The Areas of Focus for DARPA in 2007 and Forward Are:

  1. Chip-Scale Atomic Clock
  2. Global War on TerrorismUnmanned Air Vehicles
  3. Militarization of Space
  4. Supercomputer Systems
  5. Biological Warfare Defense
  6. Prosthetics
  7. Quantum Information Science
  8. Newton’s Laws for Biology
  9. Low-Cost Titanium
  10. Alternative Energy
  11. High Energy Liquid Laser Area Defense System

the potential for the destructive use of these technologies is obvious, for a a complete review of these projects and the beneficial medical applications of each visit

A valuable paper by Jason Matheny of the University of Maryland is “Reducing the Risk of Human Extinction”. The abstract is as follows:

In this century a number of events could extinguish humanity. The probability of these events may be very low, but the expected value of preventing them could be high, as it represents the value of all future lives. We review the challenges to studying human extinction risks and, by way of example, estimate the cost-effectiveness of preventing extinction-level asteroid impacts.

Continue reading it here.

A better atomic force microscope from Japan:

Credit: Oscar Custance, Osaka University

“A new type of atomic force microscope (AFM) has been developed that can “fingerprint” the chemical identity of individual atoms on a material’s surface. This is one step ahead of existing AFMs, which can only detect the position of atoms. The device determines local composition and structure using a precise calibration method, and can even be used to manipulate specific atomic species. The team demonstrated their “fingerprinting” technique by using an atomic force microscope (AFM) to distinguish atoms of tin (blue) and lead (green) deposited on a silicon substrate (red).”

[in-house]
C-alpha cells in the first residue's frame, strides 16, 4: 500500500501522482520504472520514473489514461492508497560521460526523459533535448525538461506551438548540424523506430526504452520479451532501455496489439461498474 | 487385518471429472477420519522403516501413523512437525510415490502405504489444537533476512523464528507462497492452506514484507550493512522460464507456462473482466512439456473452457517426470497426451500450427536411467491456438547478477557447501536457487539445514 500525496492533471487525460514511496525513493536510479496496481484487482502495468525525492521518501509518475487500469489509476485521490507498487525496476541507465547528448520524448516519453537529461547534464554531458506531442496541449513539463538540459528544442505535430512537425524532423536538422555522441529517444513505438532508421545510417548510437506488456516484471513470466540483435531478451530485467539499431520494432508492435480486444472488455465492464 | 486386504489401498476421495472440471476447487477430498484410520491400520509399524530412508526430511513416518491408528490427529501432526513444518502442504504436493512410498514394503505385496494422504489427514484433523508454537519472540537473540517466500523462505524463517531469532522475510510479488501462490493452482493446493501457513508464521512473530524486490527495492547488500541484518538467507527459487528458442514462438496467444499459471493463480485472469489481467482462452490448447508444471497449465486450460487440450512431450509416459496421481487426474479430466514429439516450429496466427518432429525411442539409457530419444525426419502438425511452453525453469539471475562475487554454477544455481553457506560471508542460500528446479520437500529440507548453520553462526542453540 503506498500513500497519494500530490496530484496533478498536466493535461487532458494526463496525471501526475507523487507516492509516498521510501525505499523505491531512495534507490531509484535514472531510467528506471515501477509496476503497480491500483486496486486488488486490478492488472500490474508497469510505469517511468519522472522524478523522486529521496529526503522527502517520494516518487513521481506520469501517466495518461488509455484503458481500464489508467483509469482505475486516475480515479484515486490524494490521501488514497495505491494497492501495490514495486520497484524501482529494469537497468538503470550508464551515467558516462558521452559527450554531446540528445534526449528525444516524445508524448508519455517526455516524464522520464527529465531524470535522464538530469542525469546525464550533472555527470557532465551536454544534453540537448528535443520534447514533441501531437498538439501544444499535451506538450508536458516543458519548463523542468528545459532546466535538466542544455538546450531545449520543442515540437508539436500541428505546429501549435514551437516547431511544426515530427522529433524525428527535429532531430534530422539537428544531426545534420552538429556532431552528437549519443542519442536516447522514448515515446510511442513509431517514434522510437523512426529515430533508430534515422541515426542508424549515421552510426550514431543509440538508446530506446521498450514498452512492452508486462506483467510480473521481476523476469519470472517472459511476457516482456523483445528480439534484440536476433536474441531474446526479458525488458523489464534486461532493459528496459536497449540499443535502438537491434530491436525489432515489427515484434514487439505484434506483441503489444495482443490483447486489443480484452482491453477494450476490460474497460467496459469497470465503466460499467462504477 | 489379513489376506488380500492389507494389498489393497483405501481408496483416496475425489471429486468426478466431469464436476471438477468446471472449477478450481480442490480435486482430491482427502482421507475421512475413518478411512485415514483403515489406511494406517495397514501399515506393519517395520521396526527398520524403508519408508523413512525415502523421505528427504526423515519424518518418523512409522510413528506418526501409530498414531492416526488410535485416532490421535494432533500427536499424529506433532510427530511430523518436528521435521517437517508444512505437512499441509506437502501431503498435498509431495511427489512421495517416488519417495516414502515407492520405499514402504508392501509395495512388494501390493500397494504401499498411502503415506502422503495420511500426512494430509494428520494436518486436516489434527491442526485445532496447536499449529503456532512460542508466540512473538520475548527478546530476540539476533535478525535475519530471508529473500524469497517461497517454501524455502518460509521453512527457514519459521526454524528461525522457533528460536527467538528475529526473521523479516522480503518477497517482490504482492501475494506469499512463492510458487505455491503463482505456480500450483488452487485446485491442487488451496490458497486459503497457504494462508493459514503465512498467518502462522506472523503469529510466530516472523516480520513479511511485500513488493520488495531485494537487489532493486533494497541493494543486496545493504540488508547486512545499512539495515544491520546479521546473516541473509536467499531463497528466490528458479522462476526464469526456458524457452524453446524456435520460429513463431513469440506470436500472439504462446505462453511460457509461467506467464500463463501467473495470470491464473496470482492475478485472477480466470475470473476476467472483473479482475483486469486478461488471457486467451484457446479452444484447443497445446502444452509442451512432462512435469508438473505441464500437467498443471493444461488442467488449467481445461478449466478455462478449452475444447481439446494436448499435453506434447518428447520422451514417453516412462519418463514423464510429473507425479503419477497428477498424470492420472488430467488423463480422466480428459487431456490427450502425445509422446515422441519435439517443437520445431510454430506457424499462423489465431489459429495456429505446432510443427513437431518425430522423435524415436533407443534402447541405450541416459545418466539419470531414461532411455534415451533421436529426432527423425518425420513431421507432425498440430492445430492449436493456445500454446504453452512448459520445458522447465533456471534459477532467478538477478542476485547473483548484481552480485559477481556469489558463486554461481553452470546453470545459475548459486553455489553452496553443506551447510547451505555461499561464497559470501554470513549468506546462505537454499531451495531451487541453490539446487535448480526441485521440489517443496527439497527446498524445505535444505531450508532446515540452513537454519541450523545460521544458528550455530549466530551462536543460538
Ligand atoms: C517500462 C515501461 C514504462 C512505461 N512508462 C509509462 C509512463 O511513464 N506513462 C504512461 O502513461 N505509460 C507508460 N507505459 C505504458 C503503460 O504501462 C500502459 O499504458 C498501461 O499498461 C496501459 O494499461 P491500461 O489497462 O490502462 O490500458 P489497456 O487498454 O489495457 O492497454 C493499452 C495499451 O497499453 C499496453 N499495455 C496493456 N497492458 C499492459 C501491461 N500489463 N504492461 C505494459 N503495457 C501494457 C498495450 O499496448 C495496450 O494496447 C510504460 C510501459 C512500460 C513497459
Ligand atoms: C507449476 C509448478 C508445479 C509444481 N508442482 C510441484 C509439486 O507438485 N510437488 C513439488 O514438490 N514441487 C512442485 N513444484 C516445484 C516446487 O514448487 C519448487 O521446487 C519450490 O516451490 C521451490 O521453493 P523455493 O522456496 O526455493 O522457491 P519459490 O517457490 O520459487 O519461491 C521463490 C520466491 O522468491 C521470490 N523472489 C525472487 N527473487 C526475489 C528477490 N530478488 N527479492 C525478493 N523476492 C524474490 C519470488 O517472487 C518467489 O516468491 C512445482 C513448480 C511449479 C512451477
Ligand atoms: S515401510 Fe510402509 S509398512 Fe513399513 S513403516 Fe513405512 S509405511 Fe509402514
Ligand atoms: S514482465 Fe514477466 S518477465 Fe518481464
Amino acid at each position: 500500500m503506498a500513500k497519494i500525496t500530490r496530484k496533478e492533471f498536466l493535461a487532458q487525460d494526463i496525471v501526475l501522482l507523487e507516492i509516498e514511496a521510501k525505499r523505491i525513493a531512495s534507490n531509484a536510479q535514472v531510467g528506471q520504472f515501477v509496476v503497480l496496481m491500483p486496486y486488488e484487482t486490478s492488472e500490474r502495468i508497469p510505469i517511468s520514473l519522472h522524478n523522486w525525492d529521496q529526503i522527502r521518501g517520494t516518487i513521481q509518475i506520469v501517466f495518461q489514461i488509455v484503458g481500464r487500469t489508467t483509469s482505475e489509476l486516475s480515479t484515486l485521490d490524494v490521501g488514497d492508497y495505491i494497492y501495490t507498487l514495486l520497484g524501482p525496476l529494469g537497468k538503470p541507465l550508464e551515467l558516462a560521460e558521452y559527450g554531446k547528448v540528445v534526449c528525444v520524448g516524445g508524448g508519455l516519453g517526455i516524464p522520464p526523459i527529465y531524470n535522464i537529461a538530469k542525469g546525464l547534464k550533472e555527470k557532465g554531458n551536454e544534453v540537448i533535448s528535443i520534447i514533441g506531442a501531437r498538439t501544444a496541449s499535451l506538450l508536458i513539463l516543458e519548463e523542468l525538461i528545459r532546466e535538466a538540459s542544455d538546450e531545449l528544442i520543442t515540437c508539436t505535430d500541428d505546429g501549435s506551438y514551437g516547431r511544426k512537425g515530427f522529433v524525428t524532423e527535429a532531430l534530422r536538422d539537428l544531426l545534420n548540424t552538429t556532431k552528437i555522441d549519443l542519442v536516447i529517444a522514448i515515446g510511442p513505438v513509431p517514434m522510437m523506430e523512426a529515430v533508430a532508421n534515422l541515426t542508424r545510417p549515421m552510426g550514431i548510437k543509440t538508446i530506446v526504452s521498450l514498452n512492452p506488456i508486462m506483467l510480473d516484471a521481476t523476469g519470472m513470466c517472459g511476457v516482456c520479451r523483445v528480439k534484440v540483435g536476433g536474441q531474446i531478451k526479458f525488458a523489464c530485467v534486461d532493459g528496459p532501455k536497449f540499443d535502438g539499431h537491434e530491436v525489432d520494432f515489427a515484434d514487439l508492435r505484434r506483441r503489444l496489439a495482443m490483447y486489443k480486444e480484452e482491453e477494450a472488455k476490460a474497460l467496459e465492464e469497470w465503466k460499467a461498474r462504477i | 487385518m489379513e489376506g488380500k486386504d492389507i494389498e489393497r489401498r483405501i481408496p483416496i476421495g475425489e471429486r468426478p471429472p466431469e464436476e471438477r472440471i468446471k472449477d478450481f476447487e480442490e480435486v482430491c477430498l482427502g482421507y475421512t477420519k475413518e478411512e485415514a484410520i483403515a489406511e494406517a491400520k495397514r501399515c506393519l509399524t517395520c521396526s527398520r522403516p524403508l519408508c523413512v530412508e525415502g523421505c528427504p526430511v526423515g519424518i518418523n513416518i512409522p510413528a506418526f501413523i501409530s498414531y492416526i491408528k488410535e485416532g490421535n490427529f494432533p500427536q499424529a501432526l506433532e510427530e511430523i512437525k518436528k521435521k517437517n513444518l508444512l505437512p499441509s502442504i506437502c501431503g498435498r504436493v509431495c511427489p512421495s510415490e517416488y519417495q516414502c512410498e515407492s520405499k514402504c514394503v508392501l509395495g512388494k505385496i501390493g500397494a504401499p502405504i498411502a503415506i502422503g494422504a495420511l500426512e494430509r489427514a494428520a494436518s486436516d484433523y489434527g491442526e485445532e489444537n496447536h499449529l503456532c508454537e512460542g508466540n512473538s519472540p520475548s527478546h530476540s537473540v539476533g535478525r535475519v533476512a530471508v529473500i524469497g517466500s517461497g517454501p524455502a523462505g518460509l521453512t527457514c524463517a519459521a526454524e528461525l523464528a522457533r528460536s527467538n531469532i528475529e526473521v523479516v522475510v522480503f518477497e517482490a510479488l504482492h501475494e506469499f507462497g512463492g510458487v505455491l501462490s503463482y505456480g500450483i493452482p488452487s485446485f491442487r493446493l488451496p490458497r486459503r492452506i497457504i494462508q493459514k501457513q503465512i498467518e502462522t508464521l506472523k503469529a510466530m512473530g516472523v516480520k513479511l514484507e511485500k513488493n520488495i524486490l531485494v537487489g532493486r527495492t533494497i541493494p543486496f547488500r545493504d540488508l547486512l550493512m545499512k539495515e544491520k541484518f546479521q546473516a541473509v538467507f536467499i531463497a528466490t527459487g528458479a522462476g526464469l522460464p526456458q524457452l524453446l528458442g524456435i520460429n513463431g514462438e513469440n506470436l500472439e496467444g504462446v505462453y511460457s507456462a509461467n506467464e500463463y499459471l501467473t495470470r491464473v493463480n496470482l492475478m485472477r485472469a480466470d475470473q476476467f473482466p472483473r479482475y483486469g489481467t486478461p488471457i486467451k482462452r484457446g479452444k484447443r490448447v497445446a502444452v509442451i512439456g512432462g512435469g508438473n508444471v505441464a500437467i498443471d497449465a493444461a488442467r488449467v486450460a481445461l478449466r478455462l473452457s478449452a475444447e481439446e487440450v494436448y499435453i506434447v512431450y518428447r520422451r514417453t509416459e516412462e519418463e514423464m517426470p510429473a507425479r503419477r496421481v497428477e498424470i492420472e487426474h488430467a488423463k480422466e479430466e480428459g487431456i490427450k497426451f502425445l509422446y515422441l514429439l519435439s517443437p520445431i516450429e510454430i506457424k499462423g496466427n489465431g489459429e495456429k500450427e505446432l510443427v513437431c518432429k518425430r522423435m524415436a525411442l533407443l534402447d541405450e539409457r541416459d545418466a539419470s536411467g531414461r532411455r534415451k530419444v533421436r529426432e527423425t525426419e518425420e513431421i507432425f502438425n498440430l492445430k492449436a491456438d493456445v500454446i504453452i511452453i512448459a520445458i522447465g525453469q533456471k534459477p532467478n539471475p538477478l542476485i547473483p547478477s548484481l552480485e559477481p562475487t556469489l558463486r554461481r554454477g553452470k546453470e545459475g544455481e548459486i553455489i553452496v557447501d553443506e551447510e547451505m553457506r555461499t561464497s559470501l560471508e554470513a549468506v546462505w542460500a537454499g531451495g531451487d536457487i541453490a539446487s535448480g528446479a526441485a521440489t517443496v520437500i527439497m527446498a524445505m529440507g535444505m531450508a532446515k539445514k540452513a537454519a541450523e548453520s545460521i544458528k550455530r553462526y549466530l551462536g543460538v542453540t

Here is the associated article (subscription req’d).

Here’s the graphene transistor everyone’s been talking about:

One atom thick, 50 atoms wide. Here is an article going over the advance. It states that the transistors are not likely to be completely ready by 2025, but this estimate seems conservative.

Scientists from Duke recently achieved the new size record for a programmable synthetic nanostructure:

These DNA grids were formed by hierarchial self-assembly. The article on the development states, that the “grid-like structures consist of components that can be independently modified to create arbitrary patterns for different purposes”.

Reminds me of CRN’s cubic micron DNA structure ideas.

The trillion-dollar question is, “when will these advances lead to freely programmable, self-replicating molecular assemblers?” Some scientists are betting on the 2015–2020 timeframe, others say “never”.